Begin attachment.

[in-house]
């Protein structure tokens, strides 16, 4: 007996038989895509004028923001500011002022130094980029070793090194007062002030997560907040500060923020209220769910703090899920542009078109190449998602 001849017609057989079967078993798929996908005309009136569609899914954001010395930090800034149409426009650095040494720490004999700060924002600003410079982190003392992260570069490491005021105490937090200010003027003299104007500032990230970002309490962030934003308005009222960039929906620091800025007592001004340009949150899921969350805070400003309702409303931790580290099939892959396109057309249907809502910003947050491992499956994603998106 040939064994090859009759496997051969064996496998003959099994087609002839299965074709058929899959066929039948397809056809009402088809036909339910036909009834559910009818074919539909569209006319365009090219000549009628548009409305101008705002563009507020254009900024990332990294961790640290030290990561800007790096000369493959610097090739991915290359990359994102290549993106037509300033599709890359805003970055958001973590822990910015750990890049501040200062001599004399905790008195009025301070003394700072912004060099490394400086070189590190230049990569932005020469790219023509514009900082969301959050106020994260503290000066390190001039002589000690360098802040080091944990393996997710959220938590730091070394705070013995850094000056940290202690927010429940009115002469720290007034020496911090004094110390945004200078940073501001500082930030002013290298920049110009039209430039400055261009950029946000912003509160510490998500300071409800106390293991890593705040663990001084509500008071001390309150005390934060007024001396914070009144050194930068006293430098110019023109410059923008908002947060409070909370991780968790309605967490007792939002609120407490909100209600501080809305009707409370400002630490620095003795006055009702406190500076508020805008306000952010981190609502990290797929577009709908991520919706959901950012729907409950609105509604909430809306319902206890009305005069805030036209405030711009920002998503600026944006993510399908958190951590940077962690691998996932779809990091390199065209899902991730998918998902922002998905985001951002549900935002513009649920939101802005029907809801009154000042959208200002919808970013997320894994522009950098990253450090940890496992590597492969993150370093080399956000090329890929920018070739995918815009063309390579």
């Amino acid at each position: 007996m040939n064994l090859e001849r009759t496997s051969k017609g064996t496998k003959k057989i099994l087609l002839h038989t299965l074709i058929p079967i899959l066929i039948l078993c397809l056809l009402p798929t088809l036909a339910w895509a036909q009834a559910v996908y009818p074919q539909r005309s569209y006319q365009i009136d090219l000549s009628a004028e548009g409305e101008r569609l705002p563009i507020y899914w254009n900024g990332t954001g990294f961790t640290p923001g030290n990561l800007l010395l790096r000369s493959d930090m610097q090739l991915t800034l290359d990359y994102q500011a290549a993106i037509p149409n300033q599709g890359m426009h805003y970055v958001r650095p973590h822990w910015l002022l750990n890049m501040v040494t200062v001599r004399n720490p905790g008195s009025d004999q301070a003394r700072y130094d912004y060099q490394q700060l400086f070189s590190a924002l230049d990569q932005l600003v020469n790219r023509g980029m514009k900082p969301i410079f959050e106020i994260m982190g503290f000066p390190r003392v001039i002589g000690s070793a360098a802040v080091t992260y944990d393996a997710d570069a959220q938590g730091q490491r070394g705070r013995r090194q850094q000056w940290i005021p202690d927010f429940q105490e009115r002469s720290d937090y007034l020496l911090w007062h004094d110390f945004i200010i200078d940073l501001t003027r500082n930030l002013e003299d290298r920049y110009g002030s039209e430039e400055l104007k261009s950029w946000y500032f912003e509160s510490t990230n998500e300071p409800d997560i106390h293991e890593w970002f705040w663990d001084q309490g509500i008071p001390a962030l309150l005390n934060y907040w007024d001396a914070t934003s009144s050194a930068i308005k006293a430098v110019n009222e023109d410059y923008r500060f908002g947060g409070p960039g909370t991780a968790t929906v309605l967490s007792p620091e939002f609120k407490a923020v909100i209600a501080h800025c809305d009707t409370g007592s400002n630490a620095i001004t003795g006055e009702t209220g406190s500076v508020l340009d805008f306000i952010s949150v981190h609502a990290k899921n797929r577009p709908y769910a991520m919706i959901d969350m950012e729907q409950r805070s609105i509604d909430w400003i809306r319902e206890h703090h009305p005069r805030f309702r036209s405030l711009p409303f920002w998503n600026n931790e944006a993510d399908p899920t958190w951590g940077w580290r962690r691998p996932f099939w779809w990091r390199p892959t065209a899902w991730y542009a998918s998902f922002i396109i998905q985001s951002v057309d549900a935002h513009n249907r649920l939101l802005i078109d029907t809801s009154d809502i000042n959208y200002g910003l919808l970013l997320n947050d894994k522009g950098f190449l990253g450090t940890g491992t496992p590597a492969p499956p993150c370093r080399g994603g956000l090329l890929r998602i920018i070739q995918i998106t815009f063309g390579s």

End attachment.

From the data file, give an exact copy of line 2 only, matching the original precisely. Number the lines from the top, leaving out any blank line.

């Protein structure tokens, strides 16, 4: 007996038989895509004028923001500011002022130094980029070793090194007062002030997560907040500060923020209220769910703090899920542009078109190449998602 001849017609057989079967078993798929996908005309009136569609899914954001010395930090800034149409426009650095040494720490004999700060924002600003410079982190003392992260570069490491005021105490937090200010003027003299104007500032990230970002309490962030934003308005009222960039929906620091800025007592001004340009949150899921969350805070400003309702409303931790580290099939892959396109057309249907809502910003947050491992499956994603998106 040939064994090859009759496997051969064996496998003959099994087609002839299965074709058929899959066929039948397809056809009402088809036909339910036909009834559910009818074919539909569209006319365009090219000549009628548009409305101008705002563009507020254009900024990332990294961790640290030290990561800007790096000369493959610097090739991915290359990359994102290549993106037509300033599709890359805003970055958001973590822990910015750990890049501040200062001599004399905790008195009025301070003394700072912004060099490394400086070189590190230049990569932005020469790219023509514009900082969301959050106020994260503290000066390190001039002589000690360098802040080091944990393996997710959220938590730091070394705070013995850094000056940290202690927010429940009115002469720290007034020496911090004094110390945004200078940073501001500082930030002013290298920049110009039209430039400055261009950029946000912003509160510490998500300071409800106390293991890593705040663990001084509500008071001390309150005390934060007024001396914070009144050194930068006293430098110019023109410059923008908002947060409070909370991780968790309605967490007792939002609120407490909100209600501080809305009707409370400002630490620095003795006055009702406190500076508020805008306000952010981190609502990290797929577009709908991520919706959901950012729907409950609105509604909430809306319902206890009305005069805030036209405030711009920002998503600026944006993510399908958190951590940077962690691998996932779809990091390199065209899902991730998918998902922002998905985001951002549900935002513009649920939101802005029907809801009154000042959208200002919808970013997320894994522009950098990253450090940890496992590597492969993150370093080399956000090329890929920018070739995918815009063309390579």